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Cross-Conjugated Trienes by Thermal Isomerization of Alkynes.

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One-Pot Synthesis of 1-Alken-5-yne Derivatives[']
[3] 0. Grummitt, E. P. Budewitz, C. C. Chudd, Org. Synfh. Coll. Vol. 4 (1963)
749.
141 The use of propargyl chloride 4 is decisive, since 4, in contrast to the corresponding bromide, does not react with the excess magnesium present in
ether.
151 All the new compounds were characterized by the usual spectroscopic
methods and by elemental analysis.
By Hanno Priebe and Henning Hopf *
Propargyl halides 1 metalated in the 3-position are equivalent to the zwitterion 2, a species suitable for use as a
functionalized C,-synthon for the synthesis of complicated
carbon frameworks since it should couple with both electrophilic and nucleophilic substrates:
M-C--C-CH2-Hal
1
P
"C=C-CHF
Cross-Conjugated Trienes by Thermal Isomerization
of Alkynes"]
2
By Hanno Priebe and Henning Hopf *
Although simple cross-conjugated polyolefins such as 2vinyl-1,3-butadiene 1 and 3,4-bis(methyIene)-l,S-hexadiene 2 ( = 3, n = I ) have been known for some time, the homologous series of hydrocarbons 3 ("dendralenes") beginning with these substances has been neglected until
As shown by the following one-pot reaction for the synthesis of I-alken-5-yne derivatives 9 , this is indeed the case
even if the reactive centers in 1 are not activated simultaneously, but successively. The compounds (see ['I) can be
readily prepared if two equivalents of allylmagnesium
bromide 3f31react first with propargyl chloride 4L4].
Thereby 5-hexen-1 -ynylmagnesium bromide 7 is formed
in almost quantitative yield via 5 (type 112) o r 6; 7 reacts
with electrophilic reagents 8 to give the desired products
IIOW[~~.
9151.
2 H,C=CH-CH,MgBr
+ HC-C-CH,Cl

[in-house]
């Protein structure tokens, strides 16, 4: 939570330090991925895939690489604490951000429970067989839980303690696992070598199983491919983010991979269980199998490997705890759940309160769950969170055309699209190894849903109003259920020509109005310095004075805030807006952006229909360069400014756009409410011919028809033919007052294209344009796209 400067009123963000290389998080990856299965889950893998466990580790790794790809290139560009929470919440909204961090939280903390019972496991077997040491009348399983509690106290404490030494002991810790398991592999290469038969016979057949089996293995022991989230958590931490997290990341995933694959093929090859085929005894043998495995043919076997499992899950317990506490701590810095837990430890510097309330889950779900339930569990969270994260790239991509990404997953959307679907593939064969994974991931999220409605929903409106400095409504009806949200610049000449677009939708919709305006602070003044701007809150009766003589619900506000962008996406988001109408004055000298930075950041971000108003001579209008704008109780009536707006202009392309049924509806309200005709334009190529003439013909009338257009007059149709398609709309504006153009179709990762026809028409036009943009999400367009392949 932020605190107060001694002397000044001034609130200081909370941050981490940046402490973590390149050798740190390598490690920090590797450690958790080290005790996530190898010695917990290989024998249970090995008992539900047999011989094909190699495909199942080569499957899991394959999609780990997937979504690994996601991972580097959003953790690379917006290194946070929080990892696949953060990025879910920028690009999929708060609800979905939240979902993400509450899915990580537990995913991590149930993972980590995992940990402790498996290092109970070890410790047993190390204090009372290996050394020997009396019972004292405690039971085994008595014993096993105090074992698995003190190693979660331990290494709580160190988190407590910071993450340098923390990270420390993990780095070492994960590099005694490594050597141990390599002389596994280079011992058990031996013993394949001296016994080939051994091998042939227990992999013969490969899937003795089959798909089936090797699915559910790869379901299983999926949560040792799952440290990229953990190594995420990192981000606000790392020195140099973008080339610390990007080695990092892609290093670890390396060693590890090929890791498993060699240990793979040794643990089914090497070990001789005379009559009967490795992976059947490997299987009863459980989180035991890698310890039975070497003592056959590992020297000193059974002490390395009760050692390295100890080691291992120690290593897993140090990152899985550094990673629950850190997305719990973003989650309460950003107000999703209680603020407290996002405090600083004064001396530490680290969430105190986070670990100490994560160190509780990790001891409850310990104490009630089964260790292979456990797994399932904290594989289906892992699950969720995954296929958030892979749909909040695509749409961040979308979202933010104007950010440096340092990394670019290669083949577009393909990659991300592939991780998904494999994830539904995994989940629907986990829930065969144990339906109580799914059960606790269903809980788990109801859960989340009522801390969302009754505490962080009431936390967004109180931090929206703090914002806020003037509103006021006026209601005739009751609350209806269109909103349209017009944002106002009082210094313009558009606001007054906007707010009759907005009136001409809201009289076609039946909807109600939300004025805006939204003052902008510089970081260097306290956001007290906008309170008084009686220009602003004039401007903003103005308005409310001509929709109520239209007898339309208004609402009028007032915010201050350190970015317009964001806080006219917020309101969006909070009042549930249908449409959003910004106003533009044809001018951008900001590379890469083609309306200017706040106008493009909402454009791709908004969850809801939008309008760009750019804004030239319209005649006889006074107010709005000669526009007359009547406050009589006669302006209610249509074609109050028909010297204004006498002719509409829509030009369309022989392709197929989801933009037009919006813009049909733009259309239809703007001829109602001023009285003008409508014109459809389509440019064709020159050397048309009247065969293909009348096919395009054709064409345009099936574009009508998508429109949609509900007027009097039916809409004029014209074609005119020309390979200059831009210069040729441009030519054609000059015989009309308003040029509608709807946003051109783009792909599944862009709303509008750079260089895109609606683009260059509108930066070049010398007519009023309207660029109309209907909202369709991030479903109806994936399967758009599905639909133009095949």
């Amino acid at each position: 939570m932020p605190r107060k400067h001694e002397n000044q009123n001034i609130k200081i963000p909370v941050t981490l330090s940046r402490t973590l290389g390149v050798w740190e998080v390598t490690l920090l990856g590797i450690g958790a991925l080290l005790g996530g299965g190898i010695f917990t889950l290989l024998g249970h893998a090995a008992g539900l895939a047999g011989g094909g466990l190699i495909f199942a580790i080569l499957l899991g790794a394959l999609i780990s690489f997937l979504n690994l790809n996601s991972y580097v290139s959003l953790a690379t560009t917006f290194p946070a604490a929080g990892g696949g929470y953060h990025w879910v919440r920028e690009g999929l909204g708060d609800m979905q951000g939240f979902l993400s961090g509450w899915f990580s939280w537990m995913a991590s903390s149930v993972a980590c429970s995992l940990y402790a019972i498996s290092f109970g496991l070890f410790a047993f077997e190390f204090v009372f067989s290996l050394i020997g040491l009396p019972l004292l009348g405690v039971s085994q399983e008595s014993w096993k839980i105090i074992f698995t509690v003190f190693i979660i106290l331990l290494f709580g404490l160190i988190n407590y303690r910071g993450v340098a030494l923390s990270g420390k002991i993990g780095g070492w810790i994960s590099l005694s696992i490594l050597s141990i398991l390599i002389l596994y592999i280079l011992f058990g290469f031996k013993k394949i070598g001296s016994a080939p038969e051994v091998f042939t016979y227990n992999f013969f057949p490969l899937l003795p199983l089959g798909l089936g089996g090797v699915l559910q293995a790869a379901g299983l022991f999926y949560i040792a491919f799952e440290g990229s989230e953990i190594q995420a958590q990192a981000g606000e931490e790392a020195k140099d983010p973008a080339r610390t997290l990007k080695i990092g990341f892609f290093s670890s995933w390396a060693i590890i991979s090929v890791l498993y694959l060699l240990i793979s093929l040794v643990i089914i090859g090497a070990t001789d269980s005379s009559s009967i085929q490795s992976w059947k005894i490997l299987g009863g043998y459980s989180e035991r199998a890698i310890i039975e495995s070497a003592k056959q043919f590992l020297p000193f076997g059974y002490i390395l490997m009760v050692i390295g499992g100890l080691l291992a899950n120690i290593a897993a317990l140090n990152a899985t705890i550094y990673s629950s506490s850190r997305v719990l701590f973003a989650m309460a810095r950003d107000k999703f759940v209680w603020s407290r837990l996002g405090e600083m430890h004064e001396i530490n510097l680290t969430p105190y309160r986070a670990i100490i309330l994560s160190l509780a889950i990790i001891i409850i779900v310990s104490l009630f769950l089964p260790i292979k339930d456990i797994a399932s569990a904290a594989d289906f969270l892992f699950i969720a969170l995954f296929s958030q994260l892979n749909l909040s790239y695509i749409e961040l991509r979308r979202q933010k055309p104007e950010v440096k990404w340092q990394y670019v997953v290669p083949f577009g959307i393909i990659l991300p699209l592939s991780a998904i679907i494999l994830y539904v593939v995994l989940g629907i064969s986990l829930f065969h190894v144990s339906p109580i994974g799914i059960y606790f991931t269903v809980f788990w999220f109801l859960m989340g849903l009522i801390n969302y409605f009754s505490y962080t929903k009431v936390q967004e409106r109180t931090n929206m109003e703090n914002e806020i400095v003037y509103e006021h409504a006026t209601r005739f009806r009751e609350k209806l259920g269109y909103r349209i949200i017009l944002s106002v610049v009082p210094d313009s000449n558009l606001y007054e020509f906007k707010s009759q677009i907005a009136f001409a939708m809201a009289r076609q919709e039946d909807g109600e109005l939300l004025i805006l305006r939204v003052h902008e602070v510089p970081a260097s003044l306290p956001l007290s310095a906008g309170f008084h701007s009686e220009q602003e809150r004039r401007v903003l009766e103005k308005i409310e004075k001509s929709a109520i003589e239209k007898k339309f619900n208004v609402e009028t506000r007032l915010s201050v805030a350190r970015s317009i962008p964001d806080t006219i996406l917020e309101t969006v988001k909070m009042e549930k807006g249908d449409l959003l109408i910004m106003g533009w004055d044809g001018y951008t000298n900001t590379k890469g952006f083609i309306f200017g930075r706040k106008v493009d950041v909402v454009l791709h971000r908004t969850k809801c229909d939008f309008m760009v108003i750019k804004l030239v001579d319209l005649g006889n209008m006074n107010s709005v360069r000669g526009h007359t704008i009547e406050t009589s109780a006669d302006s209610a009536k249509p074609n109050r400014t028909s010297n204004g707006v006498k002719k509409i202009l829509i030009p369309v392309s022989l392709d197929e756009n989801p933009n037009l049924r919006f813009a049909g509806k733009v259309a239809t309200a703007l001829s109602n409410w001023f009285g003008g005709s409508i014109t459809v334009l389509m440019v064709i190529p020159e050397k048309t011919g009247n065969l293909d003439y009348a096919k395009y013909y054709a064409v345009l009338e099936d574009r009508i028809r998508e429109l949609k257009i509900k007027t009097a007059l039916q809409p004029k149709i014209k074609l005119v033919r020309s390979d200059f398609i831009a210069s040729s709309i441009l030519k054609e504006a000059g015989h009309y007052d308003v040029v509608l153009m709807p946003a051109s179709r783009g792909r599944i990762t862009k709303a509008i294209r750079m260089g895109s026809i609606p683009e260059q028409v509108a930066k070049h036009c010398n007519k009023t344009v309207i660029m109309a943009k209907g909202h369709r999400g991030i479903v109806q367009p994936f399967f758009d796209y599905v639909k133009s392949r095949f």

4
3r-----l
+
5 [MgBr-C- C-CH2C1]
H,C=CH-CH,CH,-CsC-MgBr
1+?-?8
9 H,C=CH-CH,CH,-CZC-E
E-X
H20
CHzO
CHKHO
C2HSCH0
(CH&C H-CHO
HzC=CH-CHO
(CH a)>C=O
(CH,),C=O
H,C=CH--CO-CH,
(CHx)>N-CHO
(CH3CO)20
co,
(CHAO
7
r
1
+ MgBrX
-E
8
6
(H2C=CI-I-CH2CH2-C-CH]
For the synthesis of dendralenes, classical reactions such
as eliminations and condensation^^'^ are preferred. In addition to a novel route to 1 , we also report the synthesis of
the conformationally partially fixed 2-vinylbutadiene 4.
Both syntheses are related to each other in the sense that
the educts already contain the desired number of rc-electrons and carbon atoms. Compound 4 is of interest for the
investigation of a novel degenerate 8n-isomerization (automerization) via diradical 5.
in 9
-H
-CHZOH
-CH(OH)CH3
-CH(OH)C2H5
-CH(OH)-CH(CH3)2
--CH(OH)-CH-CH>
-C(OH)(CH3)2
--C(OH)(CHz),
--C(OH)CH,(CH=CH>)
-CHO
-CO-CHI
-C02H
-CH,CH2-OH
Yield
4
[%I
5
93
[&]
18
50
32
45
31
83
35
22
H
3 , n = O , l , 2 ...
n = 1:2
13
12
15
17
63
13
A first impression of the scope of application of the
method is given by the tabular summary of reactions,
whose yields except for the reaction of 7 with acetone
have not been optimized. The Grignard reagent 3 and the
coupling component 4 can be varied: for example, ethylmagnesium bromide, 4 , and acetaldehyde produce 3-heptyn-2-01 (22%)["; 7-octen-3-yn-2,5-dioI (36%) is formed
from 3, propionaldehyde, and acetyldehyde.
Received: August 21, 1981 [Z 45a IE]
German version: Angew. Chem. 92 (1982) 299
The complete manuscript of this communication appears in:
Angew. Chem. Suppl. 1982, 635-639
D
9
10
A: I . Mg/ether, 2. CuC1.3. + S (6O%total yield); 8: 500"C, 4!%; C: LindlarHz. 60%; D: TsOH, 120-150°C/100 tom, 24%; E: 400-500°C; F: 440°C.